John took a nostalgic bike ride in September 2014, on which he visited all the places he grew up in, including Findern. He also visited their old cottage in Shardlow and stopped at the village pub. ‘Spookily, I met an old chap and got talking and it turned out that he got my dad his first job outside farming - as a dumper truck driver at a nearby gravel quarry. So you see, I never really had the opportunity to carry on the family farm and it was all history by the time I was old enough to understand.’ He did meet his grandfather from time to time, but he was anything but friendly, and all John remembers is a grumpy old man. Back in the early 1980s John went to Findern with his mum and his wife Anne and went for a drink in the village pub. ‘Mum recognised an old chap at the bar as someone who’d worked on the farm, so I introduced myself. It turned out that he started work on the farm straight from school and his first job was to look after the Shire horses.’

This somewhat dysfunctional family upbringing didn’t really have any deep impact on John, who seems inured to it all now, and has a very balanced family of his own. He says now, ‘I can’t say that it affected me at all, although I was conscious of it affecting dad at times. I was old enough to know that when granddad died, dad received nothing at all in his will and everything went to his sister.’ By that time John’s father was a fitter at Castle Donnington power station. The family often struggled, but his father was always in work and they were always well looked after.

John says he had a happy childhood with some marvellous memories, including holidays taken in a caravan in North Wales. John reckons he had, ‘some great mates, and we were of that lucky generation that had the freedom to roam the countryside. I was an adult before I realised how good the local farmer had been to us. He must have known we were wandering his fields and woods but just left us alone.’ However, they caused no damage. They climbed trees, made dens and played football and cricket in the farmer’s cow fields. In the winter they would skate on his ponds. ‘My best memory is when I had my first bike for Christmas when I was ten. It was second-hand but a total surprise, as it was unexpected. I cycled miles on that little bike.’ Their family holidays were always taken at Rhyl in a small caravan (John has bundles of pictures of the family on the beach). Initially they went by coach from Derby, but then his father got their first car. ‘He was so proud of that little car and we were about the first on the estate to get one. It was a Morris 1000, registration number TRU 296, which we named Truie,’ he recalls.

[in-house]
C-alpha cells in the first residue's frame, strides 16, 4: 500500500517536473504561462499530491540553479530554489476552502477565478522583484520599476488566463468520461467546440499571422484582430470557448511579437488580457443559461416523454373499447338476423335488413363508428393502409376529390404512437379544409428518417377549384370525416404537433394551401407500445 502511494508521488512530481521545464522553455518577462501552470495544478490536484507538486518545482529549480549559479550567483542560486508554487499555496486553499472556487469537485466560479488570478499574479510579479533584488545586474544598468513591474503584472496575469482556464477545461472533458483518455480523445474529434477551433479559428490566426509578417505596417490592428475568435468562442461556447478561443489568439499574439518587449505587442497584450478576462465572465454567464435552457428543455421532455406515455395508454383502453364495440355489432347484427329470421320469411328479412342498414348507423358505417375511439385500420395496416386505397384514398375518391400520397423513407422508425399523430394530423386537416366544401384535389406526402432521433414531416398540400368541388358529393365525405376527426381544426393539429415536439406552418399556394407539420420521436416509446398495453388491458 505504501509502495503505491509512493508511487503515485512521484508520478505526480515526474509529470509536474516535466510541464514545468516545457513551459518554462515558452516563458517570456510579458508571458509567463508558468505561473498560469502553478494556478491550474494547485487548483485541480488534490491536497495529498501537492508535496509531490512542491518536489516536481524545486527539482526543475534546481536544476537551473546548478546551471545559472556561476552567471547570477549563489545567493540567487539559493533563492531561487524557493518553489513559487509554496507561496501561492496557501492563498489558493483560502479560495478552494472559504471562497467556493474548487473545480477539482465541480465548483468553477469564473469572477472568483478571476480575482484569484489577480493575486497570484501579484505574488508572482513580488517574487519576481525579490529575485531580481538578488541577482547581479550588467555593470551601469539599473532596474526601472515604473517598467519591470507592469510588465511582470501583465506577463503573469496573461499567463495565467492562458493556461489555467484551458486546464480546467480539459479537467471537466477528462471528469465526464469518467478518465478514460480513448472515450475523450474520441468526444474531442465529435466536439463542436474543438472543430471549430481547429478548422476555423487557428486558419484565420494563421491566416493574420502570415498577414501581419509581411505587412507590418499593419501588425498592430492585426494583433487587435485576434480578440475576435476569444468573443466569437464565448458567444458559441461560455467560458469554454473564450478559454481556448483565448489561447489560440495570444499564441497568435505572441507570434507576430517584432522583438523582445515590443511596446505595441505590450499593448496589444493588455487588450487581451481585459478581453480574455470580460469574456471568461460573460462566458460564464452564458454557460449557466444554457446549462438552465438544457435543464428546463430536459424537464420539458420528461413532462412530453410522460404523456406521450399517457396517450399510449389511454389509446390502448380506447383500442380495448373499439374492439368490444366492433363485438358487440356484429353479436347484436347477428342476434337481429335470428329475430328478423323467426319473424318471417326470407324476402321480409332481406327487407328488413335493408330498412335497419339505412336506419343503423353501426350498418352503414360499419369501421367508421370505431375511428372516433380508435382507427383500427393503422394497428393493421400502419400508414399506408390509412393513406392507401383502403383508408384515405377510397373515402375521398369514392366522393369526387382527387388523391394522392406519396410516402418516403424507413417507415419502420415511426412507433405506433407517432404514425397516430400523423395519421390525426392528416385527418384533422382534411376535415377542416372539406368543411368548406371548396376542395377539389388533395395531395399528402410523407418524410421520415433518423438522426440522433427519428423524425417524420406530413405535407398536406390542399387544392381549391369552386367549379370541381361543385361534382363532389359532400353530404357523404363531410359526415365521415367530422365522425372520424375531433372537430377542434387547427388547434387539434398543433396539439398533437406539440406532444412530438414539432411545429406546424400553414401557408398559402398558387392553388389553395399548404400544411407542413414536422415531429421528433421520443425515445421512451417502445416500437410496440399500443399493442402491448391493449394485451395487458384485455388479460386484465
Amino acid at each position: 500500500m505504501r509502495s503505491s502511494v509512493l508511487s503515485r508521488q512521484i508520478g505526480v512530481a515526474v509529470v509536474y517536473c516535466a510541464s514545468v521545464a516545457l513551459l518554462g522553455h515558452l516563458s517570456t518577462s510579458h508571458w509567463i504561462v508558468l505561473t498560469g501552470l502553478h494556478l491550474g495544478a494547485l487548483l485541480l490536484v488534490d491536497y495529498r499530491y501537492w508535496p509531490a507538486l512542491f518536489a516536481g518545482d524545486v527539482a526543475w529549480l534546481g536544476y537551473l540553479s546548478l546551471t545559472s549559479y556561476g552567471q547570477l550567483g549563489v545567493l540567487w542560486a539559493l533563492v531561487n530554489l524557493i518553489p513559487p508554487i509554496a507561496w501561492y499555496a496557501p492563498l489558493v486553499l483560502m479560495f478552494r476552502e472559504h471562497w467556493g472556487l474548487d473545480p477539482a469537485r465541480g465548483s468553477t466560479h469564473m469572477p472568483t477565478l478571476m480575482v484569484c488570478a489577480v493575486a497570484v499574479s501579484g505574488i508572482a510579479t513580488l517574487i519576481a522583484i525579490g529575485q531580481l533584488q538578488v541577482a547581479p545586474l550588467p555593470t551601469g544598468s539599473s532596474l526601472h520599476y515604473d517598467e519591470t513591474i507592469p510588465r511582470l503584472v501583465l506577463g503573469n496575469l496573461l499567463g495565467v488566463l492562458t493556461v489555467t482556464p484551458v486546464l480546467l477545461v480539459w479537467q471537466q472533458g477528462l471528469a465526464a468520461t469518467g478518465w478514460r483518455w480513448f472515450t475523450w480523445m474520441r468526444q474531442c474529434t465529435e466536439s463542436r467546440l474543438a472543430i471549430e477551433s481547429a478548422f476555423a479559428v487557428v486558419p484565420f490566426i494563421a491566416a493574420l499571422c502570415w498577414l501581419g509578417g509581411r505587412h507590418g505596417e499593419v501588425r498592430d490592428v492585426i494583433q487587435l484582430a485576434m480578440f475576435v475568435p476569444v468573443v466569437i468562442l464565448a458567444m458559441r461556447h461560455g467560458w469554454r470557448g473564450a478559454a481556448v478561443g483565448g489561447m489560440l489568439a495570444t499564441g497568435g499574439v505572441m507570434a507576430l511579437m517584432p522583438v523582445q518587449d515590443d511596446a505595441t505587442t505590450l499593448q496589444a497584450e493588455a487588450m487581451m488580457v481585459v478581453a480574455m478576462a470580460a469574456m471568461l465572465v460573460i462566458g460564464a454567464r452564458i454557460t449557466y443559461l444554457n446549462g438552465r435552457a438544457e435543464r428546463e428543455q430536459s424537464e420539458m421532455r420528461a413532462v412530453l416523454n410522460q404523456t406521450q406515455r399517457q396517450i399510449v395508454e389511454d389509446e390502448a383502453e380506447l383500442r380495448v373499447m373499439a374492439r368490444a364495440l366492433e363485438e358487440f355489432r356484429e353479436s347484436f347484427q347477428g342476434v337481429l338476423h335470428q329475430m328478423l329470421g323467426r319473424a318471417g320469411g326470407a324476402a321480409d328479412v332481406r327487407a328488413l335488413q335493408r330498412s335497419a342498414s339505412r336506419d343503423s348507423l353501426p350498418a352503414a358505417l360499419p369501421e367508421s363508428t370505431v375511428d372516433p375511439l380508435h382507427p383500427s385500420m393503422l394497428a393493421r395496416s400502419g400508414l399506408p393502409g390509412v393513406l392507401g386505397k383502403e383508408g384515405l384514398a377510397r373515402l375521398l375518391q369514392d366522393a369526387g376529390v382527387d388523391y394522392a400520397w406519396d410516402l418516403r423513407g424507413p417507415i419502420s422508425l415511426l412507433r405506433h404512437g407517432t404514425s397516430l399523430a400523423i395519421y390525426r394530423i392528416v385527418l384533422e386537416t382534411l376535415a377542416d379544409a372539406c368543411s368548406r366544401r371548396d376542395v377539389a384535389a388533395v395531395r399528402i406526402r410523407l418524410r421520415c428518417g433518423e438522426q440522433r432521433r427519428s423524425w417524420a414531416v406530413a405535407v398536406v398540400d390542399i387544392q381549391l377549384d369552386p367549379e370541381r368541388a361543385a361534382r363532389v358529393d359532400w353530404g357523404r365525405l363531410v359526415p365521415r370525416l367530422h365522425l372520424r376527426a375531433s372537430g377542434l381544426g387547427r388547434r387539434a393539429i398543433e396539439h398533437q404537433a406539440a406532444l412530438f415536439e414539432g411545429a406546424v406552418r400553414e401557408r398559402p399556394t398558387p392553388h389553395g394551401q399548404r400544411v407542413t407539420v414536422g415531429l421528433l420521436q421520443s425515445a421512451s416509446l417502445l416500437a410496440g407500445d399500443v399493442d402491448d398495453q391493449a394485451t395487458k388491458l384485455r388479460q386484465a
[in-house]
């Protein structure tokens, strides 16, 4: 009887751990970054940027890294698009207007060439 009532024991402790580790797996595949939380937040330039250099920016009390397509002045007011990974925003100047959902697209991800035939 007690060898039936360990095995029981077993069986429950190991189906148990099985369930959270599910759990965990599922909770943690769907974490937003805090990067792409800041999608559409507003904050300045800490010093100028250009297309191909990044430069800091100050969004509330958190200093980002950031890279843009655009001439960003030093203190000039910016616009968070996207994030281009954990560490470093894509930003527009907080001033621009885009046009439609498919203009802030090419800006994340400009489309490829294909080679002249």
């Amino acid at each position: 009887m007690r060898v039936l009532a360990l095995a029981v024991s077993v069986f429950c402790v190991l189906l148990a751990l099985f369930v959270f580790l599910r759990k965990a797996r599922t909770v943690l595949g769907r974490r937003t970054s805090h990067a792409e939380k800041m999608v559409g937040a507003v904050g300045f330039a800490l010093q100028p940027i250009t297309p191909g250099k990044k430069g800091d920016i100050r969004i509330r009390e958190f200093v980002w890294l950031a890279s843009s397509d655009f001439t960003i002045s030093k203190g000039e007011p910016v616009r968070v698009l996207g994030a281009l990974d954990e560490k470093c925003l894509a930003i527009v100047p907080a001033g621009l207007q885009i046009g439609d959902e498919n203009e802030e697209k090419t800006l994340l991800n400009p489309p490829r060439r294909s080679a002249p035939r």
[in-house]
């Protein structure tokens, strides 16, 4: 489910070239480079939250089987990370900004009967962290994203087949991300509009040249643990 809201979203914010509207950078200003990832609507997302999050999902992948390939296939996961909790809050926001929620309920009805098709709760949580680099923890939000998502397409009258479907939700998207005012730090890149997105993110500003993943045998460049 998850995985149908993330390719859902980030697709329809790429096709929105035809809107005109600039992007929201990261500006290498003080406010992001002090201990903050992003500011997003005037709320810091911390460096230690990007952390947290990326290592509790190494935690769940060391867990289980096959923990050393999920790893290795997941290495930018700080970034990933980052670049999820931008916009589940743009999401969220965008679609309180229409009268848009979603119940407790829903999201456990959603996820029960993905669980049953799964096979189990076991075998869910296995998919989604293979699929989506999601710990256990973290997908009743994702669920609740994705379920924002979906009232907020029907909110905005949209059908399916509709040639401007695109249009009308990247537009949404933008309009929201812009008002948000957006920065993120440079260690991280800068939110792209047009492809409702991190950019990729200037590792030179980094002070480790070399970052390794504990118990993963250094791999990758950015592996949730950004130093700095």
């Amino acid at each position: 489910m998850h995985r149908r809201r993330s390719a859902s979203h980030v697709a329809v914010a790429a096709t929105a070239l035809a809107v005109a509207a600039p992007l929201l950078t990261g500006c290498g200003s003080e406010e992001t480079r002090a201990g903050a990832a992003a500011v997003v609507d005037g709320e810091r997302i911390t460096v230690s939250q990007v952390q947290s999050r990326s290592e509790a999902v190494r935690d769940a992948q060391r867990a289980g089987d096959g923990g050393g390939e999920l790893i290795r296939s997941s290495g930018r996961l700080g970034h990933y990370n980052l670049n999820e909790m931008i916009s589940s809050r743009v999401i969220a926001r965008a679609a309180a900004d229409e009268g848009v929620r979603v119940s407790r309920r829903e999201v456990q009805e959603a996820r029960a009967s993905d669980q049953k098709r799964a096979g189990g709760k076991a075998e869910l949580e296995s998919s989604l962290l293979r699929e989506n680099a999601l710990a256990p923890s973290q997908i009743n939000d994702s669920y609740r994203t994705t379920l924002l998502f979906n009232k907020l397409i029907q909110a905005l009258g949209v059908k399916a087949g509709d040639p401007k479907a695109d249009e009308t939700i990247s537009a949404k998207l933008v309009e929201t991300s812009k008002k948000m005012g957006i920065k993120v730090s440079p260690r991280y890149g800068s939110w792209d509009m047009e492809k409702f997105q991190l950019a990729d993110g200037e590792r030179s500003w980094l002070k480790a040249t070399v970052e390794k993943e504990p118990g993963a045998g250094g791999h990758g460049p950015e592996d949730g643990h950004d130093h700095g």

John went to the village primary school in Shardlow. He remembers the transition to senior school. It was the Ernest Roper Secondary School, a brand new comprehensive. ‘We were the first year without the 11-plus (that either sent you to Grammar school or Secondary Modern), but a new exam streamed you for the new Comprehensive. I was in the top stream and went to a new school that had been built at Long Eaton a few miles away.’ At school he didn’t really start running until he was twelve years old. ‘It was all about showing off. The furthest you could run was 880 yards. So myself and a couple of others decided to see who could run fastest. I did quite a good time and was put into the district sports and that was the start.’ After three years you could elect to go to the grammar school to do ‘O’ levels, which he did.